With demolition imminent, Lake County officials say farewell to the Winchester House

  • Lake County Board Chair Sandy Hart, at podium, addresses well-wishers Monday during a farewell event for the former county-run Winchester House skilled nursing facility in Libertyville. The facility will be demolished over the weeks ahead.

    Lake County Board Chair Sandy Hart, at podium, addresses well-wishers Monday during a farewell event for the former county-run Winchester House skilled nursing facility in Libertyville. The facility will be demolished over the weeks ahead. Mick Zawislak | Staff Photographer

  • Demolition equipment is parked at the former Winchester House skilled nursing facility in Libertyville. The buildings will be razed and the site at Winchester Road and Milwaukee Avenue in Libertyville cleared within 120 days.

    Demolition equipment is parked at the former Winchester House skilled nursing facility in Libertyville. The buildings will be razed and the site at Winchester Road and Milwaukee Avenue in Libertyville cleared within 120 days. Mick Zawislak | Staff Photographer

  • The former Winchester House skilled nursing home in Libertyville. After more than eight decades of serving the county's elderly and vulnerable populations, the facility is being torn down.

    The former Winchester House skilled nursing home in Libertyville. After more than eight decades of serving the county's elderly and vulnerable populations, the facility is being torn down. Mick Zawislak | Staff Photographer

 
 
Updated 8/31/2021 8:28 AM

The buildings have been empty more than a year, but with demolition imminent, friends of the Winchester House nursing facility bid farewell Monday to a Lake County landmark.

While the prominent structures at Winchester Road and Milwaukee Avenue in Libertyville soon will be removed, it was the caregivers and their work behind the walls that were honored Monday.

 

For generations, the county-run facility provided 24/7 skilled nursing, rehab services, and care for those with Alzheimer's disease and related illnesses.

"These two buildings are what people notice on the outside," Lake County Board Chair Sandy Hart said during a ceremonial send-off attended by about 60 well-wishers and others involved with the facility. "But it's the care and compassion that took place on the inside of these buildings that really made Winchester House a special place."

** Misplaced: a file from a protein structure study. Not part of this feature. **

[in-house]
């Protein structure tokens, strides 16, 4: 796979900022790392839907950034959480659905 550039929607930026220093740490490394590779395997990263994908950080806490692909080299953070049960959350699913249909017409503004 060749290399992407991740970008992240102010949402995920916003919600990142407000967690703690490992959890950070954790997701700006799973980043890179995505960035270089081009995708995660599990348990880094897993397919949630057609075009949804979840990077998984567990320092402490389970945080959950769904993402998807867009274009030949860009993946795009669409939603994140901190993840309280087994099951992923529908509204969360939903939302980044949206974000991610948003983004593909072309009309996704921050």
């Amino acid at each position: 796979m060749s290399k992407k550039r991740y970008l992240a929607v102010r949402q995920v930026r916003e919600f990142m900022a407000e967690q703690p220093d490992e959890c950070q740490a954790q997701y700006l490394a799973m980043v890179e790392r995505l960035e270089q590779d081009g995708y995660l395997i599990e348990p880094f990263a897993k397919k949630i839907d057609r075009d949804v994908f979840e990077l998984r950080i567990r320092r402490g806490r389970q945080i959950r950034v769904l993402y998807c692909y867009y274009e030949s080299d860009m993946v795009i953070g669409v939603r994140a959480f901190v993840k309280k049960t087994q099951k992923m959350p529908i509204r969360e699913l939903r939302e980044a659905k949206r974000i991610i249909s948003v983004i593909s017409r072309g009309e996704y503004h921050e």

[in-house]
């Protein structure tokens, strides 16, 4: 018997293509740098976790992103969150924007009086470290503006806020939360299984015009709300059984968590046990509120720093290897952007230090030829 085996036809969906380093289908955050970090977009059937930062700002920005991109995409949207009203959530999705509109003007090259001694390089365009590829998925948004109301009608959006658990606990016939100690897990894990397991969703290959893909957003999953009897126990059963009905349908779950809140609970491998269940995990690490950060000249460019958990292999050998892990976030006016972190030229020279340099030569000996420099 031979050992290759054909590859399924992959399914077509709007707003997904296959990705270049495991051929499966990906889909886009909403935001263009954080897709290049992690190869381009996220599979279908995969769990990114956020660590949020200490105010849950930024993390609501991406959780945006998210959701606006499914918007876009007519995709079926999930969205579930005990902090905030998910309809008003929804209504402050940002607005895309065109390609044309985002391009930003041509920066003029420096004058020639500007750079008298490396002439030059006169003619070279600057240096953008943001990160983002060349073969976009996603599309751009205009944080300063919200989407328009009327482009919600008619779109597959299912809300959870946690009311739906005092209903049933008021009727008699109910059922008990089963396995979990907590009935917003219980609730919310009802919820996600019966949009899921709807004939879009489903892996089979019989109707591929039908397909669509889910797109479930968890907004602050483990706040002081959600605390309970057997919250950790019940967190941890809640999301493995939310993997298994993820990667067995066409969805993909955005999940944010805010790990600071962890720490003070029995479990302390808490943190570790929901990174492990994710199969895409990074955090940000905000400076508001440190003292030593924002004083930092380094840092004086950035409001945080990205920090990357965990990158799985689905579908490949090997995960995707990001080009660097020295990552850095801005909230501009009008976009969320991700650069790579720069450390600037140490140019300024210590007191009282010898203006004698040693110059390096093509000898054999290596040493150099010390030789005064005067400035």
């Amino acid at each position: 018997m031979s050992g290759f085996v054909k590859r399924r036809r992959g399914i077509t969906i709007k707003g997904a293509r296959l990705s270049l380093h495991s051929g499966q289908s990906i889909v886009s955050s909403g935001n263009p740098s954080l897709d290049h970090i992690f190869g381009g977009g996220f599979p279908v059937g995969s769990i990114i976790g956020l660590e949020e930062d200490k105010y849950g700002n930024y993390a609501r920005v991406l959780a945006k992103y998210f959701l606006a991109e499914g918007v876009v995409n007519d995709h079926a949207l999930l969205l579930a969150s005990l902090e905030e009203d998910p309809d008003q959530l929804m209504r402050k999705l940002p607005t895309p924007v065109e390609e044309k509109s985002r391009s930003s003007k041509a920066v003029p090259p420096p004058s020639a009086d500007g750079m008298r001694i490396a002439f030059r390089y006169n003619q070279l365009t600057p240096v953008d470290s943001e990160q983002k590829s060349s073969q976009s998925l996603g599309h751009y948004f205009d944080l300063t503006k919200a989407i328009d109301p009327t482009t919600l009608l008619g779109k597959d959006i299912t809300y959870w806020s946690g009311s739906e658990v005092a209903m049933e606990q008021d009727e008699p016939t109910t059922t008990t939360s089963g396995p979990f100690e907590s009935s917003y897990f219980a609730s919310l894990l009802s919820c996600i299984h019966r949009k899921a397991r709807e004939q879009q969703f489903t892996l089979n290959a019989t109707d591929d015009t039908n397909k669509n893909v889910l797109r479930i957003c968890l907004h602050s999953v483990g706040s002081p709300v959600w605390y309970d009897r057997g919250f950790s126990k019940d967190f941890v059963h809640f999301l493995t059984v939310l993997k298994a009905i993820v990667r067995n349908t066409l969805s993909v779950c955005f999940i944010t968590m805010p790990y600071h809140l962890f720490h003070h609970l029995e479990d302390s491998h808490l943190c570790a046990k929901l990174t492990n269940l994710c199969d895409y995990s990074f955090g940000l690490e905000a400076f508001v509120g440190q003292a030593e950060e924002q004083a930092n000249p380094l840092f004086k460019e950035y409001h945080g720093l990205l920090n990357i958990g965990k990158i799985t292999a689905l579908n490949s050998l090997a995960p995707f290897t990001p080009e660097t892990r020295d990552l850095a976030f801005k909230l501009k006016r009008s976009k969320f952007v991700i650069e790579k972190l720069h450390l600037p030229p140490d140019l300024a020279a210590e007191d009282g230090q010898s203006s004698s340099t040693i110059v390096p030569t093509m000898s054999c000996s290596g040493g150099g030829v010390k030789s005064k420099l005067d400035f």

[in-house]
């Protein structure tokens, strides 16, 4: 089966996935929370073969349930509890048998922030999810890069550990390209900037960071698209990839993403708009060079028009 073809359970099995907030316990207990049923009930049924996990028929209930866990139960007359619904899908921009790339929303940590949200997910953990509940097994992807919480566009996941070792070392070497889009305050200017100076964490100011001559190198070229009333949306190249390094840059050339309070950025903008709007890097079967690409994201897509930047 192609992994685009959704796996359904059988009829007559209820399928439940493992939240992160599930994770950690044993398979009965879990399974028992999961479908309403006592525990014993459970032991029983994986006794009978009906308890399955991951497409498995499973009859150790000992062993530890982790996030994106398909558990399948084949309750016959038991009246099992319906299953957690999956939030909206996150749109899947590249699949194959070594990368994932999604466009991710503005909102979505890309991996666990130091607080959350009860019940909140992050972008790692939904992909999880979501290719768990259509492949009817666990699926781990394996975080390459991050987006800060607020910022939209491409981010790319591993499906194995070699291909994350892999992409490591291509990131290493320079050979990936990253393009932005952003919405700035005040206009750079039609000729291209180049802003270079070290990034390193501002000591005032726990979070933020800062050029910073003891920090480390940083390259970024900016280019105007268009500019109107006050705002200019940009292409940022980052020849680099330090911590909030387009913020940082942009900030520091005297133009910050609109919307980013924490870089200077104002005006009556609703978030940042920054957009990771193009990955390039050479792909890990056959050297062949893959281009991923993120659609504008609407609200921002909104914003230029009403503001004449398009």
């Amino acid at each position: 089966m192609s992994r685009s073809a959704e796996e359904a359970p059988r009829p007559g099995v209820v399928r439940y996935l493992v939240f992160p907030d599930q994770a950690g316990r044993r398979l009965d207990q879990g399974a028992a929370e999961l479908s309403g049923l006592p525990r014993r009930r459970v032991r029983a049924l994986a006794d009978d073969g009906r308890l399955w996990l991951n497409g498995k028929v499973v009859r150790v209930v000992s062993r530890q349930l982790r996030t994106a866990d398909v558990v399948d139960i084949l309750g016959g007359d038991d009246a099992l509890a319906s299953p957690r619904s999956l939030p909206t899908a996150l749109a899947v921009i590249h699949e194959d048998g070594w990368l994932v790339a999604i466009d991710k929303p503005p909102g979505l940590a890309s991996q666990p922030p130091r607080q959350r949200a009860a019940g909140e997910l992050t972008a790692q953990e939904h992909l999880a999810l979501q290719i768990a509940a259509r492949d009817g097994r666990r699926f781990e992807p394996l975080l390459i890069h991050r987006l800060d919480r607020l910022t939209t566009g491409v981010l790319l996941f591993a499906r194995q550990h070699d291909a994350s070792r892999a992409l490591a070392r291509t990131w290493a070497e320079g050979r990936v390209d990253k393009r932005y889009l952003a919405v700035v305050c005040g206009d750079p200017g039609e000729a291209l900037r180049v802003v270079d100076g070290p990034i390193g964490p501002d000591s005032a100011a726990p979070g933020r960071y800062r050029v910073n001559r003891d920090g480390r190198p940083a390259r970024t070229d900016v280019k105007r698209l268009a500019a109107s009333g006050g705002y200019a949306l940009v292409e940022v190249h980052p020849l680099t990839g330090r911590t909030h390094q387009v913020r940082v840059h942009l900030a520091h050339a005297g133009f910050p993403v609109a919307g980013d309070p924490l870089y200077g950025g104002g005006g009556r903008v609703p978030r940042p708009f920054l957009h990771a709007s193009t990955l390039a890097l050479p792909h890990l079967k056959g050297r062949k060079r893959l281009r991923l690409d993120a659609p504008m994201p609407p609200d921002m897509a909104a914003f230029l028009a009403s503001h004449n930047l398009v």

With demolition equipment parked nearby, Hart was joined by colleagues and special guests near an entrance.

"The building will go (but) the mission won't go away," said Julie Mayer, who served on the Winchester House advisory board. The panel was formed about 14 years ago to study other options for providing care, as Winchester House was losing about $7 million a year and its population shrinking.

Ultimately, the county got out of the nursing home business. In July 2020, Winchester House residents were transferred to a new facility built as a replacement near Route 45 and Route 83 in Mundelein.

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"It's important for us to remember the countless acts of kindness that happened here," said Michael Knight, an advisory board member and member of Lake County United, a faith-based organization. "This was a home and not an institution."

What eventually became Winchester House was established in 1847 as the Lake County Poor Farm to feed and shelter the county's most vulnerable residents.

A new structure was built and, after a nursing license was secured, the facility was renamed the Lake County Nursing Home. The main facility is two buildings, one built in the 1940s and one in 1974.

The county board earlier this month approved a $2.75 million contract with McDonagh Demolition Inc. of Chicago to raze the buildings and clear the site. Asbestos is being removed in advance of the cranes, backhoes and bulldozers digging in. The work is expected to be substantially complete in 120 days.

                                                                                                                                                                                                                       
 

There are no plans for the cleared site.

Hart said Winchester House for many was their last home and a place where families came to say goodbye.

"These buildings will always hold a sentimental value to the residents and the caring individuals who provided care for them," she said.

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